38% of logistics operators still finding time on the tarmac a key challenge
Four solutions to limit the risk of damage from temperature peaks
Ensuring that the right medicine reaches the right recipient under the right conditions is a difficult task.
In temperature-controlled pharmaceutical, Cargosense estimates that 20% of temperature sensitive products are damaged during transport due to a broken cold chain. Huge losses can occur in lost product cost, root cause analysis, clinical trial loss, replacement costs and wasted logistics costs. Investigating just one temperature excursion can take over 40 labor hours and cost upwards of hundreds of thousands of dollars. There are also the added safety risks of damaged or degraded pharmaceuticals making their way to patients. The stakes in temperature controlled logistics remain high, yet some of the key challenges have yet to be fully addressed.
20% of temperature sensitive products are damaged during transport due to a broken cold chain
The cold chain shipping of biological and gene based personalized medicines is a growing tends, which demands rigorous temperature control as well as speedy shipping. To meet such a demand, air freight is often to go to choice.
Our survey of over 140 experts within temperature controlled logistics echoed this with 56% reporting that air transit is their preferred method of temperature control transport.
21% see time on the tarmac as a huge challenge costing them significant money
However, 38% of respondents noted that products spoiling from being left on the tarmac for too long at airports is still a challenge for them. While 21% believes it is a huge challenge for them which is costing significant amounts of money.
How can this problem be solved?
Our community shared four key ideas on how to solve this challenge. The first two can be implemented within each company, the next three require wider co-operation with regulatory bodies and transport stakeholders to set and uphold necessary standards.
1. Co-ordination & collaboration with stakeholders
Collaboration and communication are essential to ensure success in the cold chain. During our survey, 33% of respondents admitted that they don’t hold meetings to share information with their supply chain stakeholders as often as they should. In fact, only 17% were meeting with them frequently.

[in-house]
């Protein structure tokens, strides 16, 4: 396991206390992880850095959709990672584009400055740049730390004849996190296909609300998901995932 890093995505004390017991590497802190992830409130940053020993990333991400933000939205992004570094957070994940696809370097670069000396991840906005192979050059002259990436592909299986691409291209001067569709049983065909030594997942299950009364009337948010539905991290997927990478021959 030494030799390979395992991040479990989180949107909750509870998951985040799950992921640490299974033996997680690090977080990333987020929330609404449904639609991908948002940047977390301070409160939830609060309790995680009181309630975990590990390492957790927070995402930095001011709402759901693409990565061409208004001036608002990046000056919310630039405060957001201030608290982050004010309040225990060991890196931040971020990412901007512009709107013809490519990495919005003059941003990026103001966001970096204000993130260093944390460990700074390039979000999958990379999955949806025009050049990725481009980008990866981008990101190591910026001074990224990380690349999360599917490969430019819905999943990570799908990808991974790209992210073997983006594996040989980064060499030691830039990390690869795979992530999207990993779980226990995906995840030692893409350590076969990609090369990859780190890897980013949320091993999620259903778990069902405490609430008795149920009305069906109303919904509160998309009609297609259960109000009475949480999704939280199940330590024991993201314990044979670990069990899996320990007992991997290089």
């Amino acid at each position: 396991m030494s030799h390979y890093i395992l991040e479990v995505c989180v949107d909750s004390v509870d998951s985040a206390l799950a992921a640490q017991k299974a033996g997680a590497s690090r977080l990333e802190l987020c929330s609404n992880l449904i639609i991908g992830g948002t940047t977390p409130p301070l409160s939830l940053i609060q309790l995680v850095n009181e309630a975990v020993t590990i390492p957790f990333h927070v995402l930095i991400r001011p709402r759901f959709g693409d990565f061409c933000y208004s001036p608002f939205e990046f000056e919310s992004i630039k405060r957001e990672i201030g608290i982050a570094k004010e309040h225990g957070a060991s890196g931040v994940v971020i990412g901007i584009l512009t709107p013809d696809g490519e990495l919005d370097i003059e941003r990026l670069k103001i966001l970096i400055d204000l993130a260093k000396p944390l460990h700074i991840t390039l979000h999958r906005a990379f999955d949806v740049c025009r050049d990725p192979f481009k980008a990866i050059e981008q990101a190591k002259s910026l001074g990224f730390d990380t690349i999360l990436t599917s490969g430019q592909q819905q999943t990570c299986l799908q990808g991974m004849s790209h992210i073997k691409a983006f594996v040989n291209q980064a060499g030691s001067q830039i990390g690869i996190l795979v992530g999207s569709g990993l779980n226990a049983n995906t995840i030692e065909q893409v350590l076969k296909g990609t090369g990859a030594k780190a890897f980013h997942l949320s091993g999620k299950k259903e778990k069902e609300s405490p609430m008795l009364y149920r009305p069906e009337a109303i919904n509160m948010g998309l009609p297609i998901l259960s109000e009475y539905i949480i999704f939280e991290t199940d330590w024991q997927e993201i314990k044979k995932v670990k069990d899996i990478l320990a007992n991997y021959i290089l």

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By keeping open lines of communications between stakeholders, issues can be easily addressed and managed. You can also ensure that specific demands are being met throughout the supply chain and that the relevant stakeholder is taking full responsibility for their role.
Only 17% are meeting and communicating with their supply chain stakeholders regularly
Both trade lane assessments and strong conditions on product handling were recommended as ways to ensure risks from time on the tarmac are limited
2. Protection systems
There has been a lot of interest recently in supply chain connectivity and visibility, with new solutions and ideas emerging. At its core, solutions aim to provide the correct data at the correct time, in an easy to understand format so you can address and resolve issues quickly.
Understanding the temperature on the tarmac, an updated view of the temperature in your container and who is your point of contact to solve the problem can be the difference between losing a shipment and securing your product.
While some may choose to implement new systems, it may just be that they need to start using their existing data from data loggers in a better way and understand how to get the most from that information.
Better passive or use of Active packaging can also make a key difference.
3. Effective on the ground training & increased airline services
Training and certification are key solutions for the time on the tarmac challenge. Employees with a greater product awareness and understanding of the requirements of temperature sensitive products could greatly reduce the amount of incidents.
Improved and careful handling, along with following clear procedures could give added security to the process. CIE training and compliance allows for knowledge in advance of who is capable of managing these sensitive products and maintaining the needed standard.
Many would also like to see airline services increasing their facilities and storage locations. Or to improve their infrastructure in general. This all ties in to a greater dedication and commitment from airlines to the needs of temperature controlled logistics.
4. Greater commitment from regulatory bodies
Our community would like to see a greater commitment from regulatory bodies in two ways. Firstly, they would like the custom releasing procedure to be reduced and transport rules eased where possible.
They would also like to increase the lines of communication and overall co-operation between local authorities to control cold chain costs. There would also be support for a global standardized system.
A single transport handling failure can have a significant impact. For time on the tarmac to no longer be a costly challenge for companies to handle, commitment needs to be given from all stakeholders. Requirements must be communicated, safeguards put in place and co-operation given from both regulatory bodies and airline services.
We are likely to see further development to address this challenge though. As David Kim, Supply Chain Logistics at Kite Pharma Inc puts it “given the rapid pace of innovation within the biotechnology, pharma and healthcare sectors, the potential for further development in the supporting transportation sector remains a worthwhile opportunity”.